Many had family members beaming by their side, as Patriots gathered on Tuesday to celebrate the start of our nation and to welcome its newest citizens.
"The fact that I'm here regardless of where I come from, my religion, my background, my color, my gender... That is the best part of it," said Anita Ghajar-Selim, a new citizen originally born in Iran.
Twenty-three people from 19 different countries were sworn in as citizens during the ceremony.
Family members rushed in with their smartphones to document a moment that was at least five years in the making.
After pledging a new allegiance, those same hands were welcomed by volunteers.
"They've given up an enormous amount to come to our country," said Kathleen Slook.
A proud descendant of US military veterans, Slook said she likes to welcome the new citizens every year -- many of which are excited to exercise their new rights.
"That's one thing that I'm really passionate about: voting," Ghajar-Selim said.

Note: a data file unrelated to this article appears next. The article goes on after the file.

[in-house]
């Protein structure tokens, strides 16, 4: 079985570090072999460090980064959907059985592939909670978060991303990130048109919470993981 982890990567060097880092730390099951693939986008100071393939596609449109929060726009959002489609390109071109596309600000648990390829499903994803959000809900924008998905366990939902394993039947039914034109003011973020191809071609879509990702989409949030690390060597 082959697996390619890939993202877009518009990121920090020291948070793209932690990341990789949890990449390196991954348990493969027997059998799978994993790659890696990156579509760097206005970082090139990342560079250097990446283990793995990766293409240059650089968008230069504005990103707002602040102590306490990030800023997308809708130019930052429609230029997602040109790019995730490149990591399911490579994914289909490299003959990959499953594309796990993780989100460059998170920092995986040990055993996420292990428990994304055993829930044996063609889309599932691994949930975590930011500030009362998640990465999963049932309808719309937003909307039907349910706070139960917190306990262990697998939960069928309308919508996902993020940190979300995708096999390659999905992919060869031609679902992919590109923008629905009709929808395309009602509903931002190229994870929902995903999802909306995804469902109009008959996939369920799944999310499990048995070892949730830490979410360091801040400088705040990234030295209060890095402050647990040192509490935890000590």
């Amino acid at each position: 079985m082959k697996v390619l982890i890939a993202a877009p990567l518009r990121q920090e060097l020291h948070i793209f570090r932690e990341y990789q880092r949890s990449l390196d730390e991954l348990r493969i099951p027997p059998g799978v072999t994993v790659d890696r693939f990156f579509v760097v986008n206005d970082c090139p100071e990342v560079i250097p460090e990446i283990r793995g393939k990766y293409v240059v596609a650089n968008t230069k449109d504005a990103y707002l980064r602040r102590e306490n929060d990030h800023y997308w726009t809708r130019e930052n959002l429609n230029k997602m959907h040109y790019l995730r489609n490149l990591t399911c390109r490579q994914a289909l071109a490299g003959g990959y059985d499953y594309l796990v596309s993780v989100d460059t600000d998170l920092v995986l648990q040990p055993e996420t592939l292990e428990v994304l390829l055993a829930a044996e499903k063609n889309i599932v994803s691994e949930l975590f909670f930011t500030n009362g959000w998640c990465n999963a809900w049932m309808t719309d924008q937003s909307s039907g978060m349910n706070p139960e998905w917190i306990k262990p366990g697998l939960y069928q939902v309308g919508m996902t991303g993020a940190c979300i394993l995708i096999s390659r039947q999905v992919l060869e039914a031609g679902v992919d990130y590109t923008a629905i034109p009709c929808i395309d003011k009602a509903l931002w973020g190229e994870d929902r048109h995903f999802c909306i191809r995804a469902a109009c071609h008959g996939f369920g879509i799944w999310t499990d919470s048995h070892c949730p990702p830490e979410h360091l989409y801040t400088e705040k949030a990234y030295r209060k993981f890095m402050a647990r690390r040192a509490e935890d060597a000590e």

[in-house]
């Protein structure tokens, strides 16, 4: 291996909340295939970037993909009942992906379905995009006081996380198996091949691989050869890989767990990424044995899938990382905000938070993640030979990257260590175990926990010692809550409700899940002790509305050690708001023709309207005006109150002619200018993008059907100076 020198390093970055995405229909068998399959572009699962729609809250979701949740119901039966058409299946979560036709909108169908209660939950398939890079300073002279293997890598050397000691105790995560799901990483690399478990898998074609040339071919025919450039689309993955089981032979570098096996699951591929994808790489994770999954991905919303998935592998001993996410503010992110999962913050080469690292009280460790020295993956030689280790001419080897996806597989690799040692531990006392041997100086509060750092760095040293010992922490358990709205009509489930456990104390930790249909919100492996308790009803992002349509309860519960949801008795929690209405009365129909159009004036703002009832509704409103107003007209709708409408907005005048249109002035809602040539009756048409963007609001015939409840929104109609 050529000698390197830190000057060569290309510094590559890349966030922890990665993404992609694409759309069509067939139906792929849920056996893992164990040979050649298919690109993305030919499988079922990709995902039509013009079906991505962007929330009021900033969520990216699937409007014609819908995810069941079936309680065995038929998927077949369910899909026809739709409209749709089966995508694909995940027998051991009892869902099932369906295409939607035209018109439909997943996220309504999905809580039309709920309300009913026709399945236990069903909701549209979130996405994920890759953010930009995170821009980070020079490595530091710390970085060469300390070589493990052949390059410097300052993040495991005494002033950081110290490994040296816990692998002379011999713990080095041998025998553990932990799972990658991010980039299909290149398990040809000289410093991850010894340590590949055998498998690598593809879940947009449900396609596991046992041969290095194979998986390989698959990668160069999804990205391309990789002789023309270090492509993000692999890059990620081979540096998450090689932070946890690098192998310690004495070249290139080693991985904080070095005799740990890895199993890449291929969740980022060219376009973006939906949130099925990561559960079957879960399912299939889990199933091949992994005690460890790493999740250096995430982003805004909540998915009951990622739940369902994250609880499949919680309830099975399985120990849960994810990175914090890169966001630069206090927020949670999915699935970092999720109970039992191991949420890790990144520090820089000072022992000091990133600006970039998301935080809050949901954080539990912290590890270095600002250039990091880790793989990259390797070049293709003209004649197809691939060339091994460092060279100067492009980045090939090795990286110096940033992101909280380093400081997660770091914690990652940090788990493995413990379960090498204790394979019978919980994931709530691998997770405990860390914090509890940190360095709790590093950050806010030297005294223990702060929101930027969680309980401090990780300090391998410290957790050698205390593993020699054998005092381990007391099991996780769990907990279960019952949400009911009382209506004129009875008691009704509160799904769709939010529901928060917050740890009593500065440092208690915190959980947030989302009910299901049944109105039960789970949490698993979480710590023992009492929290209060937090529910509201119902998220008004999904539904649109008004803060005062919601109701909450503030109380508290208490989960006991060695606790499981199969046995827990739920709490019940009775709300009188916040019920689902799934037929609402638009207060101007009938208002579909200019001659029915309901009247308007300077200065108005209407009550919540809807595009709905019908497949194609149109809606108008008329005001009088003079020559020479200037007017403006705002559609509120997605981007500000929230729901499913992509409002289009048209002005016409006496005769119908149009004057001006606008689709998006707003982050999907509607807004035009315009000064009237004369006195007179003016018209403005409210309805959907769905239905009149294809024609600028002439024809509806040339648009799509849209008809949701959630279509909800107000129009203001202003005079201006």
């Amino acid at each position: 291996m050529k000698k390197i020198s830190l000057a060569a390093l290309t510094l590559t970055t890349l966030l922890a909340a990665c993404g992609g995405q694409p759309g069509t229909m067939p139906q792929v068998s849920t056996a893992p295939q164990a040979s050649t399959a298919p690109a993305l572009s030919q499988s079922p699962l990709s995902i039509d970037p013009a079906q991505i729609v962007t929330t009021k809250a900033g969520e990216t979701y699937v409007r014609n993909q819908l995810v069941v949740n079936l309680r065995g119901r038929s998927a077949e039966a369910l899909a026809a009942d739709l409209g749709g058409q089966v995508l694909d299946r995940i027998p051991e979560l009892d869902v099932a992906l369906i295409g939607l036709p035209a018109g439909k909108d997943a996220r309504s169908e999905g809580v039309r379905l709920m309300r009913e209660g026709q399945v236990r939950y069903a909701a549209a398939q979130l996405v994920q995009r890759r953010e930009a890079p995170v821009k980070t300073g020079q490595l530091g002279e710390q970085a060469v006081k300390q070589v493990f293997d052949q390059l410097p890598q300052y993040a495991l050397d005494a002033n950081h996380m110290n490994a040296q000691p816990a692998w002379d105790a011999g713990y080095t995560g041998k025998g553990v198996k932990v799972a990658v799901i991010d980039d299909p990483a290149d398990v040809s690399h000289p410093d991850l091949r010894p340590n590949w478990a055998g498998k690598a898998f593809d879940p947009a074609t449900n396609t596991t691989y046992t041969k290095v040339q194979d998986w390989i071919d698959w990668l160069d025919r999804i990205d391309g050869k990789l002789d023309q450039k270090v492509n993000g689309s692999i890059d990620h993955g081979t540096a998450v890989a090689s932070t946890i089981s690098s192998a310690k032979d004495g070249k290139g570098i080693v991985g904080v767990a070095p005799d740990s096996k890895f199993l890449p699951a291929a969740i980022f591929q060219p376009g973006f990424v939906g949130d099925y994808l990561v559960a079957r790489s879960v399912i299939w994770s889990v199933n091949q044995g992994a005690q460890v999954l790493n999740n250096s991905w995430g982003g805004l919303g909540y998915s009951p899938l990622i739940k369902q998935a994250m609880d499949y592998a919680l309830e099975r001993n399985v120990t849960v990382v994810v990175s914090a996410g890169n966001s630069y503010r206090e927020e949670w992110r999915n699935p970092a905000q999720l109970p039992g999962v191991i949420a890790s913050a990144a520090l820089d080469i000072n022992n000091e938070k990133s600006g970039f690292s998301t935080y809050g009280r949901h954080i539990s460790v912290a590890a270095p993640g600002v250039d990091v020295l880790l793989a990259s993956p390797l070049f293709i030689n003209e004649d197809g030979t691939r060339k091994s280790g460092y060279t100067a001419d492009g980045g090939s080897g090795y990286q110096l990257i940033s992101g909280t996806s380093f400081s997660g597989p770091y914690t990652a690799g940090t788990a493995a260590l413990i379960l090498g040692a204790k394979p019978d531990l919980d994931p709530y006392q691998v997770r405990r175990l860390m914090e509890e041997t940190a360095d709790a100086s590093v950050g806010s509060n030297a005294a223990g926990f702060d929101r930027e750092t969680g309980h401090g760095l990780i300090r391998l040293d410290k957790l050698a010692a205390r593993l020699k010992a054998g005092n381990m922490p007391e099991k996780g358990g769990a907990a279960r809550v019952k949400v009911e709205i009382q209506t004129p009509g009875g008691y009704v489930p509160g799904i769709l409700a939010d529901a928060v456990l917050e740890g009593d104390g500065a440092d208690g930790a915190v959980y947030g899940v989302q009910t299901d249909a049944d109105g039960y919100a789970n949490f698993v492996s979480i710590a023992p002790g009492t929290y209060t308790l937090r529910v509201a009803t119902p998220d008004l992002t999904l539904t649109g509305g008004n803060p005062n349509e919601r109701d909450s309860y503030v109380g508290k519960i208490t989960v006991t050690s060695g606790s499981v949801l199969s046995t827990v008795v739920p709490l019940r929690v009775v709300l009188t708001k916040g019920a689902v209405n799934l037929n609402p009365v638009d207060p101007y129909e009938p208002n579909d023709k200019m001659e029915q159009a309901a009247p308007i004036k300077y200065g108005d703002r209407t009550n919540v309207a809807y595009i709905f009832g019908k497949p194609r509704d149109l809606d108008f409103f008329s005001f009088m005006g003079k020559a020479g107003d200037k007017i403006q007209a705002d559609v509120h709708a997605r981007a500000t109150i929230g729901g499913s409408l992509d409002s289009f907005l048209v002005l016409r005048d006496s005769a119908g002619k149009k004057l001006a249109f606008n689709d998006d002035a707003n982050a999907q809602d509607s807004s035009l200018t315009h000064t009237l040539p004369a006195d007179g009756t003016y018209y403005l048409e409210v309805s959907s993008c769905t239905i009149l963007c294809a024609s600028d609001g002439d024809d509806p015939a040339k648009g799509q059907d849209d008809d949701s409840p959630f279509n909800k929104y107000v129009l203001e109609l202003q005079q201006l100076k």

"Help electoral justice, help others where I can," said Leon Edwards, a new citizen who was born in Jamaica.
Many of these new citizens had to give up successful careers.
Simon Mwangi Kibuga had to give up his career in computer engineering in Kenya.
Now, his eyes sparkle at the thought of a new life, liberty, and pursuit of happiness.
"The freedom to pursue one's... dreams, that is great," he said. "And I dream, maybe not for myself so much, but my children, who are pursuing their dream to the uttermost."
Kibuga's story is similar to many of the people we spoke to; sacrificing all they had for their family, their "American Dream."
"There are many opportunities are up here that you have and that you can succeed in," said 11-year-old Leanna Edwards. "As my dad said, 'sky's the limit.'"